Ben Gurion U
Tel Aviv U
U of Haifa
Israeli Academic Extremism
Israeli Academic Extremists outside
Anti-Israel Petitions Signed by Israeli
How to Complain
Hebrew University - Amiram Goldblum (Dept of
Pharmaceutical Sciences and Peace Now Founder) has an explanation
for the 1983 death of Peace Now activist Emil Greenzweig - the Likud
leaders killed him
The organizer of the 1983 demonstration, Naftali Raz,
says that if the law stipulates the possibility of an early release,
then that is what must be done. Another voice in the same vein is
that of Prof. Amiram Goldbloom, who marched alongside Grunzweig in
the demonstration. He has no problem with Avrushmi, he says, "but
rather with those who incited him and sent him - Ariel Sharon and
Tzachi Hanegbi [the present environment minister]. Avrushmi was only
a tool and not the person to whom I would attribute that whole
terror attack. Sharon, who is now blaming the terrorist attacks on
those who dispatch the bombers, will certainly be able to understand
that the guilty party is not Avrushmi but himself, for inciting."
To forgive but not to forget
The authorities are to decide whether to reduce by
a third the prison term of Yona Avrushmi - the man who killed peace
activist Emil Grunzweig in 1983 when he threw a grenade at a march
organized by Peace Now. An unusual coalition supports his release.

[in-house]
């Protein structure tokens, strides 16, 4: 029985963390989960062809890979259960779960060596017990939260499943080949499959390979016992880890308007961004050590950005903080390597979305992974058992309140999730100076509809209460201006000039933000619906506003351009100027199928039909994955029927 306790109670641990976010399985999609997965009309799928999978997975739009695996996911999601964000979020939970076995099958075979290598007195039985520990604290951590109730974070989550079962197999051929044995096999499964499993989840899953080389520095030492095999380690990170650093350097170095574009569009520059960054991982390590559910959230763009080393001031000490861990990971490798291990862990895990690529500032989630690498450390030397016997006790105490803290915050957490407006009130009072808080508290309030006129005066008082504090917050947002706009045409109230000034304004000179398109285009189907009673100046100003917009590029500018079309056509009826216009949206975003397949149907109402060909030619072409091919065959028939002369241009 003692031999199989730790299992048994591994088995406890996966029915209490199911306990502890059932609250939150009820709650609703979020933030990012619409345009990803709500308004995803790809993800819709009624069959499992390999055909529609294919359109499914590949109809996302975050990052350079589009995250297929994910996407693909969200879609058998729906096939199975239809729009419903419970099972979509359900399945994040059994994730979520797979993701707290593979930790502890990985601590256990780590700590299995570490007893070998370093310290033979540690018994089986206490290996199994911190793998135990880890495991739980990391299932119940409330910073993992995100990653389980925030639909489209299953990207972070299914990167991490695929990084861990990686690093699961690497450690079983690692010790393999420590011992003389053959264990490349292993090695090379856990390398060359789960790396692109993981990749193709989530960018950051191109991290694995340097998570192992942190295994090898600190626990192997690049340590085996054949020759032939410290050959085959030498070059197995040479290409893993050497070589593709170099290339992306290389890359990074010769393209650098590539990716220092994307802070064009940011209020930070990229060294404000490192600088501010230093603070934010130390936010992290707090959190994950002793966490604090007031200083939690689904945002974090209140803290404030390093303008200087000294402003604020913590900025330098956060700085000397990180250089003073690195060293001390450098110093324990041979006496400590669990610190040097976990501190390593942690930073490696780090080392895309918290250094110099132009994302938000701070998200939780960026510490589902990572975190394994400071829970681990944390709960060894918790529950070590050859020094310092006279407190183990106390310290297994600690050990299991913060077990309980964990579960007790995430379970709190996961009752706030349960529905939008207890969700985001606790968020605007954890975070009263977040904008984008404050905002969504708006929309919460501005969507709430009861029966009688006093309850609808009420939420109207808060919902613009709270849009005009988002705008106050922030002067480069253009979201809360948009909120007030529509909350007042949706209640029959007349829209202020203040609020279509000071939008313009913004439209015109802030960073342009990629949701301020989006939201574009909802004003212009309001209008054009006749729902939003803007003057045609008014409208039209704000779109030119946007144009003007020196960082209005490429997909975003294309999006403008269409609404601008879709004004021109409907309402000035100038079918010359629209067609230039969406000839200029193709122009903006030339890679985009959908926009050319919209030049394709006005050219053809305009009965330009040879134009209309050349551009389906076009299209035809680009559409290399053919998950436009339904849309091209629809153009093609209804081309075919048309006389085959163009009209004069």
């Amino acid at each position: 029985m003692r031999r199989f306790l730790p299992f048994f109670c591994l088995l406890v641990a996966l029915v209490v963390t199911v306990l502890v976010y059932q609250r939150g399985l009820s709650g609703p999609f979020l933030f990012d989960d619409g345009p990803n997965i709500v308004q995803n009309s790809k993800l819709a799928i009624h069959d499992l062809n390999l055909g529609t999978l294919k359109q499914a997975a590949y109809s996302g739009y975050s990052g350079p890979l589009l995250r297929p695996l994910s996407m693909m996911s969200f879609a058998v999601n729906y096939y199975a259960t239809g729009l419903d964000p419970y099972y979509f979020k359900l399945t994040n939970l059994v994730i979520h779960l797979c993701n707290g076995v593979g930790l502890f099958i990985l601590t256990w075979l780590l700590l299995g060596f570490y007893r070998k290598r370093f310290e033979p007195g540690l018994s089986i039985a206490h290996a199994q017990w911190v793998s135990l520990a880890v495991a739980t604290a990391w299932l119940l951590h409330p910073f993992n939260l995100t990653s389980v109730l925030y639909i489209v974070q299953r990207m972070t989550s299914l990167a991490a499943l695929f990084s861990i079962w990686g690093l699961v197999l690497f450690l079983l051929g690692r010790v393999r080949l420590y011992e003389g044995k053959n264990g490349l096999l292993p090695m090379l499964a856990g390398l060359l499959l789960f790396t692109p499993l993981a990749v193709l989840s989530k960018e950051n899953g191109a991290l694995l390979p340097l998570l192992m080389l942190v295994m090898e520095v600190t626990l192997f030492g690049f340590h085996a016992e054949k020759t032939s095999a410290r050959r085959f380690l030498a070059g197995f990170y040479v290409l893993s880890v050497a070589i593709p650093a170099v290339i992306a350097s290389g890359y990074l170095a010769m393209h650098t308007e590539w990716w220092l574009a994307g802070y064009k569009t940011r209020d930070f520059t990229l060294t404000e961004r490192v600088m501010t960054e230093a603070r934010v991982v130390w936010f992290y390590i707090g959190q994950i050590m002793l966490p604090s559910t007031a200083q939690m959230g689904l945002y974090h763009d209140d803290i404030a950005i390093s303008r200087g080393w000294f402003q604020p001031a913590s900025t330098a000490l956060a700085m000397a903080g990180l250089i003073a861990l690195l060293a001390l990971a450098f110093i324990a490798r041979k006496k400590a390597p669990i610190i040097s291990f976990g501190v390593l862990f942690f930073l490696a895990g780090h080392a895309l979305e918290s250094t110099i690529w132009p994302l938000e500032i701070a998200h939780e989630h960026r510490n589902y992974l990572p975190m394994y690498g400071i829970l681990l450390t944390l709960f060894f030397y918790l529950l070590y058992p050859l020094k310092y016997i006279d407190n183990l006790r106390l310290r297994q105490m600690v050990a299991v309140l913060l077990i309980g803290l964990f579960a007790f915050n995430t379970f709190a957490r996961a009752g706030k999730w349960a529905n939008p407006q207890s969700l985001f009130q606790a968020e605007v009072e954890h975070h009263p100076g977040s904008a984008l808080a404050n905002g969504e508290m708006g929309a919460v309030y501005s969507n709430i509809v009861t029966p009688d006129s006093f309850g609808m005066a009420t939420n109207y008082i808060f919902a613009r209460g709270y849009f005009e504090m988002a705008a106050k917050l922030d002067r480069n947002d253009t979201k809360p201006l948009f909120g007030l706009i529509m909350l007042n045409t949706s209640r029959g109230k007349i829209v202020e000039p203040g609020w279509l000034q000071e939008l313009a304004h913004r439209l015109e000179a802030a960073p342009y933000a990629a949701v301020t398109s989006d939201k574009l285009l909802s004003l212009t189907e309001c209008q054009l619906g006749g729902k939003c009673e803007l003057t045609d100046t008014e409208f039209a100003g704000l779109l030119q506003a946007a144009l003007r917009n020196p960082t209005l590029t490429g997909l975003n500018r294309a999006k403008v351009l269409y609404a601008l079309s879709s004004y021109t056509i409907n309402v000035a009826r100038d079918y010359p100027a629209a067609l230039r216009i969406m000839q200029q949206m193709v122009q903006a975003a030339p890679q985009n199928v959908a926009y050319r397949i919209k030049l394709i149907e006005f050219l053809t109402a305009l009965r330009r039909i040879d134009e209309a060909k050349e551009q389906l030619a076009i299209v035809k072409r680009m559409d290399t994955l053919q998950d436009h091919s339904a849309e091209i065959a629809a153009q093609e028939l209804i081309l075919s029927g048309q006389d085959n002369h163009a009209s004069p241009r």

By Sara Leibovich-Dar
Every morning, Yona Avrushmi
crosses the road on his way from Maasiyahu Prison in Ramle, to a
factory where he works as a welder. "The guy is relaxed, we have
never felt a sign of anything from his past," says Leon Shatzman,
the plant's foreman. Until about a month ago, Avrushmi worked for a
nearby bookbinder, Ya'akov Kenig, who is affiliated with the Chabad
movement. "He is very devoted to his work," Kenig notes. "I agreed
to employ him even though he killed a Jew, because all people are
human beings, no matter what."
Nineteen years after he
murdered Emil Grunzweig and wounded eight demonstrators when he
threw a grenade at a Peace Now march across the street from the
Prime Minister's Office in Jerusalem, was sentenced to life
imprisonment and was described as "deficient in his moral sense"
during his trial, prisoner Yona Avrushmi is getting a sympathetic
hearing. In the evening, after the day's work, he returns to
Maasiyahu, where he has comfortable conditions in the section of the
prison known as the "hostel." "It's like a hotel," says his lawyer,
Dana Haddad. "He is at the prison only to sleep and have breakfast."
He spends weekends and holidays in a rented apartment in
Tel Aviv's disadvantaged Hatikva quarter, and has a girlfriend. He
is not in touch with his daughter, Meital, who will soon complete
her military service, which she did within the framework of the
police force. "The whole thing is very hard for her," he says.